DEFINING BACKCOUNTRY SKIING

I think one reason why there is confusion about what kind of equipment to use in the backcountry is the wildly differing views on what "backcountry" means.

Backcountry terrain differs from geographic area to geographic area. What works in typical western terrain may not work in the east and vice versa. Also, different skiers have different tastes. Some folks like blazing speed. For example, there are people who use nordic skate gear to do one day blitzes across the Sierra Mountains. Others prefer the steepest and gnarliest of lines.

Yet another difference is the type of trip the skier is attempting. Day trips with light packs allow the skier to choose their ski based primarily on the skis performance. But, overnight or multi-day trips with heavy winter packs might call for extra stability.

To paraphrase an old saying, it is pointless to debate matters of opinion. Since different people have different definitions for "backcountry", different skiing preferences and different goals in mind, it is pointless to debate what kind of equipment is the best for backcountry skiing.

That said, different skis and boots are better suited to different types of skiing. The equipment manufacturers, retailers and the reviewers at magazines understand this pretty well. So, for this reason I think the only definition of "backcountry ski" that really matters is the loose category that they use!

Go to the web site of any of the manufacturers or retailers and you will almost certainly see the categories of "touring", "telemark" and, of course, "backcountry". "Touring" skis typically refers to edgeless cross-country skis with traditional double-camber. "Telemark" skis are downhill oriented skis with alpine camber, which are made to be used with tall plastic boots. "Backcountry" skis fall somewhere in between. In general, backcountry skis have full (or partial) metal edges. They can vary in width from narrow like an cross-country ski, or wide like a telemark ski. They can also vary in the amount of camber, from high double camber like a cross-country ski to relatively flat cambered like an alpine ski. Interestingly, width and camber are not necessarily related as you might expect. You can find narrow skis with a lot of camber or almost none. And, while many wide skis are single cambered, you can also find them with double camber.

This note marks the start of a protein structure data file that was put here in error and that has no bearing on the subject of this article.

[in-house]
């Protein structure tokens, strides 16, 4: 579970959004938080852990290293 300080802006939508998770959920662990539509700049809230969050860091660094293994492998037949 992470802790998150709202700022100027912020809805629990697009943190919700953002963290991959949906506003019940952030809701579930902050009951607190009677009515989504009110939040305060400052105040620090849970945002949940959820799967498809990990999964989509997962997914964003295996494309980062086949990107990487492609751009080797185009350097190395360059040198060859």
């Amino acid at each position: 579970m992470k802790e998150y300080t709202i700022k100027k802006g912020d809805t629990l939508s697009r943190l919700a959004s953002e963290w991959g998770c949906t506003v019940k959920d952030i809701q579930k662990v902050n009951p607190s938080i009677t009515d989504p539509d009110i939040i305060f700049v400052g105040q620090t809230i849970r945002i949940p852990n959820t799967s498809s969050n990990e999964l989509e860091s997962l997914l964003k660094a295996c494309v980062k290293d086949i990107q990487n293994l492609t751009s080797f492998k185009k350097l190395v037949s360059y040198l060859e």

I see no need to argue with these industry labels. They are, after all, only labels. But, however arbitrary the terms, they give do us a starting from which to begin. And we should not confuse the discussion of the term "backcountry ski" with loftier, more abstract and possibly more important discussions about what "backcountry" is. There is nothing to stop a person from using a touring ski in the backcountry, nor from using a backcountry ski for riding the lifts.

In most cases, the differences between the different types of backcountry equipment make different decisions between the opposing goals of touring efficiency and turning performance. Life is full of trade-offs. Backcountry ski gear is no exception to this.


Dave's Backcountry Skiing Page

Copyright 2004 by David Mann